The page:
Every Victorian election is more demanding than the last: Commissioner

18 April 2023

Edited highlights from the VEC Commissioner's appearance.

Victoria’s 2022 election had more of everything; more voters, more candidates, more parties and more early electors than ever before.

Despite the challenges, ‘the election was very well conducted by the VEC and its many staff,’ outgoing Victorian Electoral Commissioner Warwick Gately told the Electoral Matters Committee.  

Mr Gately was speaking to the Committee on March 27 during the first public hearing of the Committee’s inquiry into the conduct of the 2022 Victorian state election.  

The inquiry will consider people’s views on how the election was conducted and suggest how things could be improved. The inquiry will look at all aspects of the election, including enrolling, being a candidate and voting.  

Mr Gately appeared alongside the VEC’s Director of Elections, Ben Sutherland, and its Director of Communication and Engagement, Sue Lang.  

The election saw 4.4 million electors on the roll, up 255,000 from 2018. There were 1,194 candidates, an increase of 307 from the last election. And early voting soared by nearly half-a-million to 1.87 million electors.  

‘I think it speaks for itself. I think every election is harder. It is getting more demanding, more difficult. Timelines are now very tight. But I believe it was well conducted,’ Mr Gately told the Committee.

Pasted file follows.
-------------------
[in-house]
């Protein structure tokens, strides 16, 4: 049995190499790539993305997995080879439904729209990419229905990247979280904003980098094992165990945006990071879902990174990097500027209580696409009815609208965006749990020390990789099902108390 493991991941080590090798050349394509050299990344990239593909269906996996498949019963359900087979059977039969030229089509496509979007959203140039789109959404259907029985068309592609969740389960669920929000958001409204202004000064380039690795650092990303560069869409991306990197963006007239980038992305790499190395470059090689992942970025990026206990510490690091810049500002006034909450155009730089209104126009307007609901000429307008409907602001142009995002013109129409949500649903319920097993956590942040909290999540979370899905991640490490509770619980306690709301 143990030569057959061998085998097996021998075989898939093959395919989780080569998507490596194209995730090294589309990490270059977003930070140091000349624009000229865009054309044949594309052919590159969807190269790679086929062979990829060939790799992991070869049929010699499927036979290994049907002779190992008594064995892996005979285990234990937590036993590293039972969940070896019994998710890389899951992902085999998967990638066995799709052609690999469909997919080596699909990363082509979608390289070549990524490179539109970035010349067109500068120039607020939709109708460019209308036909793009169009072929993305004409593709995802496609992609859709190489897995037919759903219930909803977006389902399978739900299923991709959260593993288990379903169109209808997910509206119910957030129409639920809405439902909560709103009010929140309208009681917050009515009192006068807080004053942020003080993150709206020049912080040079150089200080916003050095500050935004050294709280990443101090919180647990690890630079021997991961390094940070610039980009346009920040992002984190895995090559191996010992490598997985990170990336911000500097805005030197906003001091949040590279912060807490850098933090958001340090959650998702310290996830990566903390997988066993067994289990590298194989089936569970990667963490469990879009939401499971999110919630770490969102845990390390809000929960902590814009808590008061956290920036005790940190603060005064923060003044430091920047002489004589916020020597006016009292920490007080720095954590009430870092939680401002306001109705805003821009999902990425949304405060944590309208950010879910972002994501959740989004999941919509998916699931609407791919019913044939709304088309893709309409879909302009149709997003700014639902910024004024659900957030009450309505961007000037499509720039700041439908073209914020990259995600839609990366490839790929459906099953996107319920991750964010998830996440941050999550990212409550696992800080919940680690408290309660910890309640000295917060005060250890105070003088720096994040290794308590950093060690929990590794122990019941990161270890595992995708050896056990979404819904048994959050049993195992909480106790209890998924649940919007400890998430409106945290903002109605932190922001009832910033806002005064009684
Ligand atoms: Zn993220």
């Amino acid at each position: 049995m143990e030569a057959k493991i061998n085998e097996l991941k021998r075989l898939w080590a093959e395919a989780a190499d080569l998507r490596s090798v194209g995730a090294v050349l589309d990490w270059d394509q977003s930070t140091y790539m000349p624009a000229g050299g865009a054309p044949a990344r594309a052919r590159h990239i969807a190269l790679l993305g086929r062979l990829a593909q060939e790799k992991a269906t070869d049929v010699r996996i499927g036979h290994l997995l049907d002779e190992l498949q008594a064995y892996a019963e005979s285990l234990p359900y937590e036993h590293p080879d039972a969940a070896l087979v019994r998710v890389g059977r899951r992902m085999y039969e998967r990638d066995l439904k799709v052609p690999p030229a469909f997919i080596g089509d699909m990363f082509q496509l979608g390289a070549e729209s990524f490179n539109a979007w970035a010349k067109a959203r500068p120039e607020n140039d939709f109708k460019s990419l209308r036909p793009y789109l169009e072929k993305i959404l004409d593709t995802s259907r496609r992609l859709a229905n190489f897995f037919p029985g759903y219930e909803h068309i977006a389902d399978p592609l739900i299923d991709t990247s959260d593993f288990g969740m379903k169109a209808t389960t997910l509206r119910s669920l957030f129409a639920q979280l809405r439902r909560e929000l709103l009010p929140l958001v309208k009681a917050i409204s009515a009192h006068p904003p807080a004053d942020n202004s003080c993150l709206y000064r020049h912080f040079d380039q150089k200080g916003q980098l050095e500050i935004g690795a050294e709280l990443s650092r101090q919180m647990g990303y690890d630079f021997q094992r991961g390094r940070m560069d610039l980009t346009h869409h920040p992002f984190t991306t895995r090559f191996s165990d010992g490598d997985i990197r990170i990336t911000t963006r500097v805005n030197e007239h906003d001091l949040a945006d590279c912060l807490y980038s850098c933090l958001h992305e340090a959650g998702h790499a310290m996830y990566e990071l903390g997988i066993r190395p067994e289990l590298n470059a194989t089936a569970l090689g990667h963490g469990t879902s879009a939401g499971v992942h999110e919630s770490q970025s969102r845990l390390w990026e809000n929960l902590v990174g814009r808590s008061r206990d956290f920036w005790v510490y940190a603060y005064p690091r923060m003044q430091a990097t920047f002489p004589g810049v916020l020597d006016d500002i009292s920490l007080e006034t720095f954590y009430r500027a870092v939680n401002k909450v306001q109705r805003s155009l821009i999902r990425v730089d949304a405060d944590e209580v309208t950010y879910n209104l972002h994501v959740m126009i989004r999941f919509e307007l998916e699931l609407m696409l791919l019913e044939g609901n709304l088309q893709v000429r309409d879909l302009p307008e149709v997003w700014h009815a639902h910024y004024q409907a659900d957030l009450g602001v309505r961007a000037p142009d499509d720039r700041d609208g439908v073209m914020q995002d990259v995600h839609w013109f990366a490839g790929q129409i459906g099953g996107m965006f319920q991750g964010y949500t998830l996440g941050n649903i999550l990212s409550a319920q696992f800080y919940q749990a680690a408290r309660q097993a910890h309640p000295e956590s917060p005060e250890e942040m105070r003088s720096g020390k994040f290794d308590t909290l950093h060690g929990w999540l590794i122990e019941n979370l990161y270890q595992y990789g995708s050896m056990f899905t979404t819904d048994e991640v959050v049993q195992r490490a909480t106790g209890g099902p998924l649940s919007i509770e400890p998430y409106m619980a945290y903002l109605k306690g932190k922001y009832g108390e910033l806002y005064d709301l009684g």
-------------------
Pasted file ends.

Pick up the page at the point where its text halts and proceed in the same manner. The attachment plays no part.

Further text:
Committee members raised the issue of ballot shortages that affected a number of polling places on election day. 

The VEC’s Director of Elections Ben Sutherland said that despite the shortages ‘no voter was turned away’. 

‘We have travelling election support officers who actually deliver ballot papers once they have been informed that [polling places] are running low,’ he said. 

In addition, he stated, the VEC provides polling places with ‘a blank set of ballot papers to respond to this specific issue.’ 

Mr Gately highlighted the drop in voter turnout from 90 per cent in 2018 to 88 per cent in 2022.  

He suggested this drop could partly be due to the high quality of the electoral roll and automatic enrolment programs.   

‘The roll is in the best state it has been in terms of participation for many, many years, if not ever,’ he said. But with a high number of voters automatically enrolled, the electoral roll inevitably included a number of reluctant voters.  

The Commissioner also highlighted election fatigue as a possible cause of lower turnout, as well as the impact of COVID, with some voters reluctant to enter crowded spaces. He also noted the large number of campaign workers outside polling stations, with some engaging in aggressive behaviour.  

‘Perhaps running the gauntlet of the many, many party workers and campaign workers puts people off,’ he said. 

A video recording of the entire hearing is available on the Committee’s website